Category: Rural

Resource Category Topic Type
Regional Young Child Poverty in 2008: Rural Midwest Sees Increased Poverty, While Urban Northeast Rates Decrease
In 2008, America's recession affected poverty rates for children under age 6 unevenly, with rates in the rural Midwest rising significantly, while rates in northeastern central cities fell slightly. And in the rural South, where more than 30 percent of young children are poor, poverty rates for young children persisted at a very high rate. This is an analysis of American Community Survey data released by the U.S. Census Bureau.
Vulnerable Families Research Program Children, Poverty, Rural, Urban Publication
Religion, Politics, and the Environment in Rural America
Reflecting the heterogeneous nature of rural America, rural Americans are divided primarily along religious lines on their perspectives of environmental conservation and climate change. And as rural voters and environmental issues become key issues in the upcoming presidential election, this religious divide presents a challenge to political candidates.
Community, Environment, and Climate Change Environment, Politics and Elections, Public Opinion, Religion, Rural Publication
Renters More Often Burdened by Housing Costs After Recession: Nearly Half of All Renters Spent Over 30 Percent of Income on Housing by 2010
This brief uses data from the 2007 and 2010 American Community Survey to document changes in the proportion of household income spent on rental costs (rent plus utilities) during the Great Recession, by region (Northeast, Midwest, South, and West) and place type (rural, suburban, or central city location).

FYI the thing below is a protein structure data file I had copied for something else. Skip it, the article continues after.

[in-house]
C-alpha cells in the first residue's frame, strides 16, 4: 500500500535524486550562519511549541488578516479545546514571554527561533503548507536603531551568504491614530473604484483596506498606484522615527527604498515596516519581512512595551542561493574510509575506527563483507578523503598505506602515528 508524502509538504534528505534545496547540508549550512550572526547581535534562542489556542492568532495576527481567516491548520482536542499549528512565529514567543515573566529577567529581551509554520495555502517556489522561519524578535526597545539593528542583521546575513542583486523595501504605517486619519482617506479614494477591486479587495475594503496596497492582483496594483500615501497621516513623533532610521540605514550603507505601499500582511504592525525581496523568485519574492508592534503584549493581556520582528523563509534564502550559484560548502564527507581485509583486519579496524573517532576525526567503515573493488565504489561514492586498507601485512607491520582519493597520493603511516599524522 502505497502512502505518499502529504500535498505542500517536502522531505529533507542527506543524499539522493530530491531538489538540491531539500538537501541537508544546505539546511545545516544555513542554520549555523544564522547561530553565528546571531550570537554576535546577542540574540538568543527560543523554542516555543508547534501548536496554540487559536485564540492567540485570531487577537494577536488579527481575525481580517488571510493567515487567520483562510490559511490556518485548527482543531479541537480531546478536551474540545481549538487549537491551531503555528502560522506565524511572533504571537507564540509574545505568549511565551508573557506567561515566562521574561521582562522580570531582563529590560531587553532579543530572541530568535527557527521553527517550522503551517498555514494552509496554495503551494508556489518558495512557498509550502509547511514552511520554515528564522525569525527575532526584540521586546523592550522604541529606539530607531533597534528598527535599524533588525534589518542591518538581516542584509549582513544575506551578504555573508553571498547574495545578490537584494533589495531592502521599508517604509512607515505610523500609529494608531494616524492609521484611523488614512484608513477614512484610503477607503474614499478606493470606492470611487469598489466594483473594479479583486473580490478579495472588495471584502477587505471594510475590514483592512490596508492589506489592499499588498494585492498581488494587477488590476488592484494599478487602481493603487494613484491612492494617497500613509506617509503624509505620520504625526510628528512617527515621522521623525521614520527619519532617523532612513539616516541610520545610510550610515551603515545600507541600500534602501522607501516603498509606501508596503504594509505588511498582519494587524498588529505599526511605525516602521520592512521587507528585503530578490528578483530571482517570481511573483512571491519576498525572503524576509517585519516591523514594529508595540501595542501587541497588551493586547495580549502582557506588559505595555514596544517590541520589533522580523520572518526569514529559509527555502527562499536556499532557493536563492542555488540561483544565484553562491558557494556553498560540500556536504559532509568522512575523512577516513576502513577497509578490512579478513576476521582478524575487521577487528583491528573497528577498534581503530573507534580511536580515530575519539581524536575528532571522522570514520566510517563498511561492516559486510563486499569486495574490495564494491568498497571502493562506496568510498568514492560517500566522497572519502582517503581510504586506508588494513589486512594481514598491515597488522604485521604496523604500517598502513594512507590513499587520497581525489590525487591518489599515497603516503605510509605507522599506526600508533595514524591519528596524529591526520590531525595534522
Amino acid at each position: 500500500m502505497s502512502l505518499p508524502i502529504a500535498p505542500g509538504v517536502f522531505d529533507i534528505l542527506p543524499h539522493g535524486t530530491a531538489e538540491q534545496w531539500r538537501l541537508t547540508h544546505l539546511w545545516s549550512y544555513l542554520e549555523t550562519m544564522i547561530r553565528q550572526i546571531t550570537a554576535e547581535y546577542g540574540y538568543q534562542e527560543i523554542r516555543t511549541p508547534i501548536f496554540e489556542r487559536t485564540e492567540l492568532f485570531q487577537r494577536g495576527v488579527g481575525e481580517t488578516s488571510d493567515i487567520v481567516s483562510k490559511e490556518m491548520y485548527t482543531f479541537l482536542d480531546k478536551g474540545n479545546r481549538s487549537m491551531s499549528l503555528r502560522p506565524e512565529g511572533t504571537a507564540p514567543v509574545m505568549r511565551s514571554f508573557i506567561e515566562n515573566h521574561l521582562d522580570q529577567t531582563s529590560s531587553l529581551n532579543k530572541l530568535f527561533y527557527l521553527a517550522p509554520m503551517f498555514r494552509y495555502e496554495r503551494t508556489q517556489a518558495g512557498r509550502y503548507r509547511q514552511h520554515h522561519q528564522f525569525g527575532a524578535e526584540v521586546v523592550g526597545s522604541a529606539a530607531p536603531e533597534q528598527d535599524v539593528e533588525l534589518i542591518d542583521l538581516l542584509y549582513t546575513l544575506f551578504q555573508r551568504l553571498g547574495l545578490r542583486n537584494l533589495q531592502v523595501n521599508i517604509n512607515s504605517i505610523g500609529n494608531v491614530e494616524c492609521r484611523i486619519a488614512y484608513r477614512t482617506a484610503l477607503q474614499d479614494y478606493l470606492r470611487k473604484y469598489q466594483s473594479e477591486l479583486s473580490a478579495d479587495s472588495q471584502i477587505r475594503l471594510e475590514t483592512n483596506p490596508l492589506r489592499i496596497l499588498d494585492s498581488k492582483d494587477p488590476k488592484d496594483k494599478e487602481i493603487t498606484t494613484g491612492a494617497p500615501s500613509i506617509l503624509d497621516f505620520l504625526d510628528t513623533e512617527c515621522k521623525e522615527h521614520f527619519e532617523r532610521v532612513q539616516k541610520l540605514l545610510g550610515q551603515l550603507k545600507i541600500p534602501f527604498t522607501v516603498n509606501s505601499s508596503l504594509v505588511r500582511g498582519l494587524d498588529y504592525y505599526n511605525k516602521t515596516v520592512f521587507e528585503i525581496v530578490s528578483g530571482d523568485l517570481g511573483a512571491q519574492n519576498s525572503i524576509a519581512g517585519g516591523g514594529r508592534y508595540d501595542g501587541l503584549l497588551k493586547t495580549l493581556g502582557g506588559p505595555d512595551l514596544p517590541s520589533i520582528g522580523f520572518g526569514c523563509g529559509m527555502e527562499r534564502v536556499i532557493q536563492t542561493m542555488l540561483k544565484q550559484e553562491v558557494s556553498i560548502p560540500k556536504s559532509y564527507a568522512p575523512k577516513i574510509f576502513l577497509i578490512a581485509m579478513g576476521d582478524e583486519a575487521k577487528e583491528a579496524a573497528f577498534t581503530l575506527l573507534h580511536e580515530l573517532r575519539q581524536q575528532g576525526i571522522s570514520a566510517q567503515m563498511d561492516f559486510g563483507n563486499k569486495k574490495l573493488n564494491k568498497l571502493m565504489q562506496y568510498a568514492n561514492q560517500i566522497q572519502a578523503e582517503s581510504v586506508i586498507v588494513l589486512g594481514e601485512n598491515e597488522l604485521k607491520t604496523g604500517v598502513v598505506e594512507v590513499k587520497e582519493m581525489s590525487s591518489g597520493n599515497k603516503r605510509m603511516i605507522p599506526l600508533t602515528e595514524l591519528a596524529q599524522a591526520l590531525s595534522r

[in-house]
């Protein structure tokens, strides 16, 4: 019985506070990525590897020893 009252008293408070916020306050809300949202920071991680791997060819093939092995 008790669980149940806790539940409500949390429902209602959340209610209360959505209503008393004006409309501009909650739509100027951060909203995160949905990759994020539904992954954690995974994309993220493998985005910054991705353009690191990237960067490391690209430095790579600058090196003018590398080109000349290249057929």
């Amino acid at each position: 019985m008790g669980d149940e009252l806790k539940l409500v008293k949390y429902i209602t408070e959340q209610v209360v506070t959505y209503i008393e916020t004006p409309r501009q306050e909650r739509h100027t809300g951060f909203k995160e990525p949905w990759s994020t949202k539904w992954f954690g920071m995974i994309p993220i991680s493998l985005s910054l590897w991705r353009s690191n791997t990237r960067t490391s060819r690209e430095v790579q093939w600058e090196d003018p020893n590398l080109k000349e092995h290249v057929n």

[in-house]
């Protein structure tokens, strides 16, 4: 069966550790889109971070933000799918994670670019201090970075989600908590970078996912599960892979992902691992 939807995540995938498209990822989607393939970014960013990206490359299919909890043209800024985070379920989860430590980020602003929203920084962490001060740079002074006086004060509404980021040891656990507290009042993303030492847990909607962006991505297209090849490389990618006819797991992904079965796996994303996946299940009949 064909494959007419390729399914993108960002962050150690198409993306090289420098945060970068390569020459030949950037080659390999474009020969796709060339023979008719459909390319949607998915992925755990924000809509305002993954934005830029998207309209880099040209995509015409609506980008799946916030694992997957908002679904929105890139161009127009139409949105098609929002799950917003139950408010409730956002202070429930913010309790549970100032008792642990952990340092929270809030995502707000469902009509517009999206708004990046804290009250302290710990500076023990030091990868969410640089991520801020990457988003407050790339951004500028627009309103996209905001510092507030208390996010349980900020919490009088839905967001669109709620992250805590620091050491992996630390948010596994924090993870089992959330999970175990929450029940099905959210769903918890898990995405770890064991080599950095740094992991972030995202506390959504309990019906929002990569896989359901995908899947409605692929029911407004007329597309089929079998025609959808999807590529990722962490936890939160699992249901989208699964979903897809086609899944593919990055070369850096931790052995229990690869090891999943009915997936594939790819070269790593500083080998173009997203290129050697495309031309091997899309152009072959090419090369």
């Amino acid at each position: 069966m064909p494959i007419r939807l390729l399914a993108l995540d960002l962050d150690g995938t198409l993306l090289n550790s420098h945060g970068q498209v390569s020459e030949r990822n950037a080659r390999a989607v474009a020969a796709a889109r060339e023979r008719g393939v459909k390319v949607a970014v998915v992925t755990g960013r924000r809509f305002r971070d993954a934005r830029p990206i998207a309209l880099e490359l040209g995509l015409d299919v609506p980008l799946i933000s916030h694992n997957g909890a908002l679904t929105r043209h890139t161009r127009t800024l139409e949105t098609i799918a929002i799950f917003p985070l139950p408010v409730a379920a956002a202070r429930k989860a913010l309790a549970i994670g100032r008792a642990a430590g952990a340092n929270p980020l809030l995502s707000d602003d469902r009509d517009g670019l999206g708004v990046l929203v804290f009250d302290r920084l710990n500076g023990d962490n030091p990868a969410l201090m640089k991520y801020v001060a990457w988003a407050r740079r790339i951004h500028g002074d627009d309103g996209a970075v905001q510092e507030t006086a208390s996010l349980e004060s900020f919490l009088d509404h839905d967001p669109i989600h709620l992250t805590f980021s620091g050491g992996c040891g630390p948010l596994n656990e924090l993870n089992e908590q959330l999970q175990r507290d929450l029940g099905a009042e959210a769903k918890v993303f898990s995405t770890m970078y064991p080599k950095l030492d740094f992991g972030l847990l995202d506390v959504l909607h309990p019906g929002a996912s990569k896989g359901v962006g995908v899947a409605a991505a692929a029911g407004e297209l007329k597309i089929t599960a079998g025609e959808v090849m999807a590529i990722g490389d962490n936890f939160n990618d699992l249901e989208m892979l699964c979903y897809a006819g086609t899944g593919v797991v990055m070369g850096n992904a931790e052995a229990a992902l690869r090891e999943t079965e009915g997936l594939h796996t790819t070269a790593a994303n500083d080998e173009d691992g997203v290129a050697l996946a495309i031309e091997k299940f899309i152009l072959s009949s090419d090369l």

Vulnerable Families Research Program Housing, Rural, Urban Publication
Rural Adolescents Are More Likely Than Their Urban Peers to Abuse Prescription Painkillers
U.S. media and popular culture historically portrayed drug abuse as an urban problem, but in recent years, there has been more media attention on rural drug issues. Part of this growing attention pertains to the growing epidemic of narcotic painkiller abuse in rural America. Although all areas of the country experienced increases in painkiller prescribing, abuse, and mortality over the past two decades, the increases have been most pronounced in small towns and rural areas.1 This rural drug epidemic requires immediate attention from policy makers and practitioners.
Vulnerable Families Research Program Drugs, Health, Rural, Substance Abuse, Young Adults Publication
Rural America and the South Have the Highest Percent of Veterans with Service-Related Disabilities
Veterans with service-related disabilities are concentrated in the American South and in rural places, this new fact sheet finds. Issued to commemorate Veterans Day (November 11), the report analyzes new data from the U.S. Census Bureau's 2008 American Community Survey, which released service-related disability data for the first time.
Vulnerable Families Research Program Health, Rural Publication